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"You are here to be swallowed up"

Here's the promotional blurb from the oh-so-soon to be released The Intersection of Fantasy and Native America, From H.P. Lovecraft to Leslie Marmon Silko, which I co-edited, and which includes my former Mythcon Scholar Guest of Honor keynote speech (with its call for further cross-disciplinary study) as the opening chapter:

A number of contemporary Native American authors incorporate elements of fantasy into their fiction, while a number of non-Native fantasy authors incorporate elements of Native America into their storytelling. New insights can be gained by comparing fantasy texts by Native and non-Native authors. Nevertheless, few experts on fantasy study American Indian texts, and few experts on Native American studies consider the subject of fantasy. Editors David D. Oberhelman and Amy H. Sturgis have assembled an international, multi-ethnic, and cross-disciplinary group of scholars to consider the meaningful and extraordinary ways in which fantasy and Native America intersect. These scholars examine classic texts by American Indian authors such as Louise Erdrich, Gerald Vizenor, and Leslie Marmon Silko, as well as non-Native fantasists such as H.P. Lovecraft, J.R.R. Tolkien, and J.K. Rowling, among others. In so doing, these essayists pioneer new ways of thinking about fantasy and Native America, and challenge other academics, writers, and lovers of literature to do the same.

I'm incredibly pleased with the excellent essays we received, and I can't wait to share them with readers when this volume is published. It won't be long now! It's a matter of mere weeks.


* In other news, I've updated two of my lists on young adult dystopias. Again! Here they are, FYI:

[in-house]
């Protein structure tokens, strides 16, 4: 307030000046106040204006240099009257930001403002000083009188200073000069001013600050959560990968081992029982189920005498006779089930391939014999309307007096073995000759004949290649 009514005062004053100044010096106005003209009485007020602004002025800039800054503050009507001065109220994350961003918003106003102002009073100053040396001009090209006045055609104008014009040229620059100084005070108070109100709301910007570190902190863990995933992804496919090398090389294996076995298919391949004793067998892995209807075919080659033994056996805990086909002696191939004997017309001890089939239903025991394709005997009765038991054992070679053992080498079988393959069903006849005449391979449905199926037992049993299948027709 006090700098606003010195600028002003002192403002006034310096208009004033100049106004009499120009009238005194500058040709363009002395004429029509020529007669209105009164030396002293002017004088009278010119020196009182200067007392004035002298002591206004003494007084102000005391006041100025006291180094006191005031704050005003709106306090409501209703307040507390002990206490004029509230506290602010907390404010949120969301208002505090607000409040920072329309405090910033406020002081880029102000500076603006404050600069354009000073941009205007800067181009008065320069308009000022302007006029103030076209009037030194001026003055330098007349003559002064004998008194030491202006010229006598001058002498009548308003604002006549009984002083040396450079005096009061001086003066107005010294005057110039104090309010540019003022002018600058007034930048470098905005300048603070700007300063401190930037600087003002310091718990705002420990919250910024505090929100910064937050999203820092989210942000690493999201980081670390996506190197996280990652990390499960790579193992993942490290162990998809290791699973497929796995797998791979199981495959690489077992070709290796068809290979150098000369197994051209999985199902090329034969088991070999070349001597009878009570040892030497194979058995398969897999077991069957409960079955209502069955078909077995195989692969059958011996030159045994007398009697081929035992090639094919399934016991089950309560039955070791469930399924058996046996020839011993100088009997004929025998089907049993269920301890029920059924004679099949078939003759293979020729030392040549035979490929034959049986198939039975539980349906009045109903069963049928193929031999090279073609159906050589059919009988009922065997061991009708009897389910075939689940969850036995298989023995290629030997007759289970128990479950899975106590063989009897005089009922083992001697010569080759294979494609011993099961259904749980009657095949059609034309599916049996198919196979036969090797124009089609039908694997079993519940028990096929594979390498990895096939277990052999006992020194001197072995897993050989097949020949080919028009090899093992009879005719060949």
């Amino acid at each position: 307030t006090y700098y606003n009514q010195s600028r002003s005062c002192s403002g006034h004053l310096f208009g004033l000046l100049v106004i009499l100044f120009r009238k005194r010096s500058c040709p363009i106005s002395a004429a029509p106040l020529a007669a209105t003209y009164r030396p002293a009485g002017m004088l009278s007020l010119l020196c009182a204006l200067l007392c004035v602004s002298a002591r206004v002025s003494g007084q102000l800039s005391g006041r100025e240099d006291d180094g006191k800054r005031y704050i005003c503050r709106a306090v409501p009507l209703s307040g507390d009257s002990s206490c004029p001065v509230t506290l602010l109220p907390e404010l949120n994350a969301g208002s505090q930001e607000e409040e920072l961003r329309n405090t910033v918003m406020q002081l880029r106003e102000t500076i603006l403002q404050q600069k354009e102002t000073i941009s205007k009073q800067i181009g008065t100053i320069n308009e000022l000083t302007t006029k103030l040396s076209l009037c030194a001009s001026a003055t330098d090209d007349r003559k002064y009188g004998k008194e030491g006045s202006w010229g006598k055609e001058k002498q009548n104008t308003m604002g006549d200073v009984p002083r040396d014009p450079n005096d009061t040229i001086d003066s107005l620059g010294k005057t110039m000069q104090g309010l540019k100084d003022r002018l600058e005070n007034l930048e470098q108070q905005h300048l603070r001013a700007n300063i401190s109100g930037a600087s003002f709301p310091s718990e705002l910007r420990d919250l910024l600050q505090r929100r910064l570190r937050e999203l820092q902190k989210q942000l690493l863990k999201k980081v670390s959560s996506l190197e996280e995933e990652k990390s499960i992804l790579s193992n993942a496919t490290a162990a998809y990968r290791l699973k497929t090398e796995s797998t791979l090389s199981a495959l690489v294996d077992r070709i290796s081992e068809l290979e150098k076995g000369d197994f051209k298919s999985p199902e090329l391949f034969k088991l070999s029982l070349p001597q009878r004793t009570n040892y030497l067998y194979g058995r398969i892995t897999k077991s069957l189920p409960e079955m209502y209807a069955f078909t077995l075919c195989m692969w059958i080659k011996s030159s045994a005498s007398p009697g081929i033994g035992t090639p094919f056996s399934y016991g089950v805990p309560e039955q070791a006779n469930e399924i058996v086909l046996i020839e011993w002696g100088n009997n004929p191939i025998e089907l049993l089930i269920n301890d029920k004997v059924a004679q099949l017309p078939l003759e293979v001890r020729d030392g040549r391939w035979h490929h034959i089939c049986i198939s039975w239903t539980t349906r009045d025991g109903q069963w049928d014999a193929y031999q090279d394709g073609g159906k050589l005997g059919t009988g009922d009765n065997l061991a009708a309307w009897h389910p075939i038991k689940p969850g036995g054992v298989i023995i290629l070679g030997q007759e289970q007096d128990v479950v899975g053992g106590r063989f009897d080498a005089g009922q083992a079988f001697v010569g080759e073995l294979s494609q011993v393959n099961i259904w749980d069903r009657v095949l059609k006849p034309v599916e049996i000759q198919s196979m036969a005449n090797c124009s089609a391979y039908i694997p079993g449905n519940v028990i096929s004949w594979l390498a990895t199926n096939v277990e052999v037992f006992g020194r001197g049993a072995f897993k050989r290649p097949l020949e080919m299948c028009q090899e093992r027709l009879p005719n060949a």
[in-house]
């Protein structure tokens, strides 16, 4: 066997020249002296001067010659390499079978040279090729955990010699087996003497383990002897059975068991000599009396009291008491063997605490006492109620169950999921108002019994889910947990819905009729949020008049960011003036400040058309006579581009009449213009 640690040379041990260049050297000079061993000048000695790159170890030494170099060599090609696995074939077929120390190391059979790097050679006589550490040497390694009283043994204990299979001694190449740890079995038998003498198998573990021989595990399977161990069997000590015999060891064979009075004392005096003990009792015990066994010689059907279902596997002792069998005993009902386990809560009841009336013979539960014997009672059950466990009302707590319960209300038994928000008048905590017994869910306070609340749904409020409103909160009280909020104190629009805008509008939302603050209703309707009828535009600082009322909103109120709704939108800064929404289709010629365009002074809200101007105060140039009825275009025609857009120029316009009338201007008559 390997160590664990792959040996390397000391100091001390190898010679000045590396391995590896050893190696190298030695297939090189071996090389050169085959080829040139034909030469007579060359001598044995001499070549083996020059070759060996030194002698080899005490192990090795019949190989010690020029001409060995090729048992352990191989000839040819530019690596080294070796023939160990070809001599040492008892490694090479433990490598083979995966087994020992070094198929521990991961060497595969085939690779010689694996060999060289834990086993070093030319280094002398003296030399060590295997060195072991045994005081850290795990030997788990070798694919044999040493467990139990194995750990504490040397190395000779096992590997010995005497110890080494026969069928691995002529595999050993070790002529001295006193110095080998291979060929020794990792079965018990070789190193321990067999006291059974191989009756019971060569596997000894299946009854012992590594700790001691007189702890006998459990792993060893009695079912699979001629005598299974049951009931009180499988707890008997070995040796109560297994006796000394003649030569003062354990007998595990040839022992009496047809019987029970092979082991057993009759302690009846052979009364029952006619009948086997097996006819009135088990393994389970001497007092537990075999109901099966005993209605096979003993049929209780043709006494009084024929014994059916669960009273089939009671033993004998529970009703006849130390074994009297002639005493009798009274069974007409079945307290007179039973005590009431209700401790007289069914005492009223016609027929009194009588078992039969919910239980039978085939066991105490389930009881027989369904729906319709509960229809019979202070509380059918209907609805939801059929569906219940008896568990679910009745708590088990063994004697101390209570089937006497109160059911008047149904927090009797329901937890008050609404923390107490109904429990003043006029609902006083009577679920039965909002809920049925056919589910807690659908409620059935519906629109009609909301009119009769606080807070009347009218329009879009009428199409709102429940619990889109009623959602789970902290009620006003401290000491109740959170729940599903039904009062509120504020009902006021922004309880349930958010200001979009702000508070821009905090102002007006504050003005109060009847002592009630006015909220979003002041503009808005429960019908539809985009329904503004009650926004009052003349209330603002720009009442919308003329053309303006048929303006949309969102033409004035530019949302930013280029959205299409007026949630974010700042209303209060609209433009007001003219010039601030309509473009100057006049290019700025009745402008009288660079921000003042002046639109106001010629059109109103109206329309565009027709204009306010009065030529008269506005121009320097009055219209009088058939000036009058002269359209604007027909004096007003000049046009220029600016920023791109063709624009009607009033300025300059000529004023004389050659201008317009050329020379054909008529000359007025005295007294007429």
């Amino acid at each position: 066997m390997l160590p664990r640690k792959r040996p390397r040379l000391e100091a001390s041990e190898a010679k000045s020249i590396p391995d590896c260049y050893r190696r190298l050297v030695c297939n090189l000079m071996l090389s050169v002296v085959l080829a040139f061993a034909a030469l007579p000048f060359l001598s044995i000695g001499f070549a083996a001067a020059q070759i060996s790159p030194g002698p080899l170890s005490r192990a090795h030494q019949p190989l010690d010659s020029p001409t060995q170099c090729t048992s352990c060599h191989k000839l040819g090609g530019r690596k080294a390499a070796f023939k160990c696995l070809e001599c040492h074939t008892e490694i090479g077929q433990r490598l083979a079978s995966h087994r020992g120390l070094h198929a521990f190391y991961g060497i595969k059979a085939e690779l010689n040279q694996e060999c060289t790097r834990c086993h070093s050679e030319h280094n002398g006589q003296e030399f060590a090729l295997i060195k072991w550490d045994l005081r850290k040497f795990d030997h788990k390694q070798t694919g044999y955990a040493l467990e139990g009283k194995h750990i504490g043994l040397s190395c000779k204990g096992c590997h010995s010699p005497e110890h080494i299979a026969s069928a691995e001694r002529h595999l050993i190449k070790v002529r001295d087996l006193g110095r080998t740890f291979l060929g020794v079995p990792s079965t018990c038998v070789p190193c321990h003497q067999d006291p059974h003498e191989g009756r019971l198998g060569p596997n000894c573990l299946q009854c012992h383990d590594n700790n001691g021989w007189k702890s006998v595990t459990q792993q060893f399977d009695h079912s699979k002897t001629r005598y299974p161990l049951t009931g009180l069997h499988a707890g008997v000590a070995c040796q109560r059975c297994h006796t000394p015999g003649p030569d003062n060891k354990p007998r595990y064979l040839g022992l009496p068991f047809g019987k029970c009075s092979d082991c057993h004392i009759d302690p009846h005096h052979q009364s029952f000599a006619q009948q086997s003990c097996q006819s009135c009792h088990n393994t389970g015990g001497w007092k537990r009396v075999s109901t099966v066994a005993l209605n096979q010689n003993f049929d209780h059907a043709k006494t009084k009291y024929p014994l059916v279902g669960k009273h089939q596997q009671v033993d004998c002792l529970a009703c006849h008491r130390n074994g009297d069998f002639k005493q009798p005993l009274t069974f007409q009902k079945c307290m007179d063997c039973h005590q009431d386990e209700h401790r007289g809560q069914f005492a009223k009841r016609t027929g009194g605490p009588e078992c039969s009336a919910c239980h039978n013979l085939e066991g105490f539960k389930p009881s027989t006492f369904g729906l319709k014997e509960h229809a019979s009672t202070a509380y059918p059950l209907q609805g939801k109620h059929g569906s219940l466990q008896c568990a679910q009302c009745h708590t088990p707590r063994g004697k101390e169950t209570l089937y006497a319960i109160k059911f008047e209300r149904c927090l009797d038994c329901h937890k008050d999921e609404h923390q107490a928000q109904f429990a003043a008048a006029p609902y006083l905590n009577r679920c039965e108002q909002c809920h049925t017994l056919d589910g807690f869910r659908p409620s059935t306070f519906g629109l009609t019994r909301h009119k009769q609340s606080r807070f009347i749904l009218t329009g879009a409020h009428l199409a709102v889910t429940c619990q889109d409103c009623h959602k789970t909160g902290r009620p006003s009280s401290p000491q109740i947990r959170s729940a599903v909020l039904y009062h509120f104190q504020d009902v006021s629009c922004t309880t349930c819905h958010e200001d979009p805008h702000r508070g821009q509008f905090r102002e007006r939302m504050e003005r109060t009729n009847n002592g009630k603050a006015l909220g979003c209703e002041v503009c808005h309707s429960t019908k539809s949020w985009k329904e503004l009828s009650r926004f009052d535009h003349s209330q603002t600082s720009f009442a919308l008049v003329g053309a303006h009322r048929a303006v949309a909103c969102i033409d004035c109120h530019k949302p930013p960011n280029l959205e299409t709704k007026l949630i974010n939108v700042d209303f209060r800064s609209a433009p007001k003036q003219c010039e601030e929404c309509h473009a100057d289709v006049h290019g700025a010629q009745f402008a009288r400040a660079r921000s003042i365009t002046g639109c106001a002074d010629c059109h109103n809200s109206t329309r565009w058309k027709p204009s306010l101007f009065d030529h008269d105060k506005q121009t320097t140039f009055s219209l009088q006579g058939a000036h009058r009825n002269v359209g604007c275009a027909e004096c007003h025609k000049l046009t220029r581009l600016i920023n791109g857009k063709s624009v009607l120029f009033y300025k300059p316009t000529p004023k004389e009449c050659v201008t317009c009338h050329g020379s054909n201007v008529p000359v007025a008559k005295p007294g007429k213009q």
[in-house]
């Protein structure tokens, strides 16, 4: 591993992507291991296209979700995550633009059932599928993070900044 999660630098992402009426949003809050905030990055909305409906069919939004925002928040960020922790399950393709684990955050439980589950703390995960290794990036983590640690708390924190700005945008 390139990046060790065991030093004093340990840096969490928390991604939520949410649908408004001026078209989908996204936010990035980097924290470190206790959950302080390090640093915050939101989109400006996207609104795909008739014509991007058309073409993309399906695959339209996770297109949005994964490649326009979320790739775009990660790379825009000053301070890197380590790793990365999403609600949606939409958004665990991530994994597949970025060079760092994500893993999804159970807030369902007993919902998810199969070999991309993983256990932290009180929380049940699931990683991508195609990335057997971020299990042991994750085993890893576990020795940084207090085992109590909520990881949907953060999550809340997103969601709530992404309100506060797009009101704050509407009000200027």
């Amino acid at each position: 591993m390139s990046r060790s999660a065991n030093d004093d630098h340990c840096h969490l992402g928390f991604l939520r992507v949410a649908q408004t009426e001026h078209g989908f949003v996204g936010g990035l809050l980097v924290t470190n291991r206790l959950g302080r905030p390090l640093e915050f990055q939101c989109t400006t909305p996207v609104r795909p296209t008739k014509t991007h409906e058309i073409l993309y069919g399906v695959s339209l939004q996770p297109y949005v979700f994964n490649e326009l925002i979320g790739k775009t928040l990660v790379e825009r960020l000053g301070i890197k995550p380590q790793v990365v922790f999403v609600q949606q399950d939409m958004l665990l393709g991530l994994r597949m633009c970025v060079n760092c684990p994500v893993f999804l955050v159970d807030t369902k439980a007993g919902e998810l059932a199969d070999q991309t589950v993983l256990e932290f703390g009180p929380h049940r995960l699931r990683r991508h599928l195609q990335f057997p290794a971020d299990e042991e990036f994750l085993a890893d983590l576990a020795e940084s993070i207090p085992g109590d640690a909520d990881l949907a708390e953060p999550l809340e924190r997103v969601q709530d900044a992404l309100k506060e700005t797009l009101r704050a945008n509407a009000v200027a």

Young Adult Dystopias

1950s
Star Man's Son, 2250 A.D. (a.k.a. Daybreak, 2250 A.D.) by Andre Norton (1952) [O]
Vault of the Ages by Poul Anderson (1952) [O] [R]
The Future Took Us by David Severn (1958) [O]

1960s
The Time Quintet by Madeleine L'Engle (1962-1989) (original trilogy: dystopian elements) [O] [R]
The City Underground (a.k.a. Surreal 3000) by Suzanne Martel (1963)
The Changes Trilogy by Peter Dickinson (1968-1970) [O]
The Tripods Series by Samuel Youd (as John Christopher) (1968-1988) [O]
The Day of the Drones by A.M. Lightner (1969)

1970s
The Sword of the Spirits Trilogy by Samuel Youd (as John Christopher) (1970-1972) [O]
Andra by Louise Lawrence (1971)
The Far Side of Evil by Sylvia Engdahl (1971, revised edition 2003) [O]
The Guardians by Samuel Youd (as John Christopher) (1971) [O]
Out There by Adrien Stoutenburg (1971)
Sleep Two, Three, Four! A Political Thriller by John Neufeld (1971)
The Morrow Duology by H.M. Hoover (1973, 1976)
House of Stairs by William Sleator (1974) [O]
Outside by Andre Norton (1974)
The Pale Invaders by G.R. Crosher (as G.R. Kestavan) (1974)
Wild Jack by by Samuel Youd (as John Christopher) (1974) [O]
The Girl Who Owned a City by O.T. Nelson (1975) [O]
No Night Without Stars by Andre Norton (1975) [O]
Noah's Castle by John Rowe Townsend (1975)
Ransome Revisited and The Travelling Man by Elisabeth Mace (1975, 1976)
Z for Zachariah by Robert C. O'Brien (1975) [O]
City of Darkness by Ben Bova (1976)
The Missing Person's League by Frank Bonham (1976) [O] [R]
No Man's Land by Simon Watson (1976) [O]
The Delikon by H.M. Hoover (1977)
Empty World by Samuel Youd (as John Christopher) (1977) [O]
I Am The Cheese by Robert Cormier (1977) [O]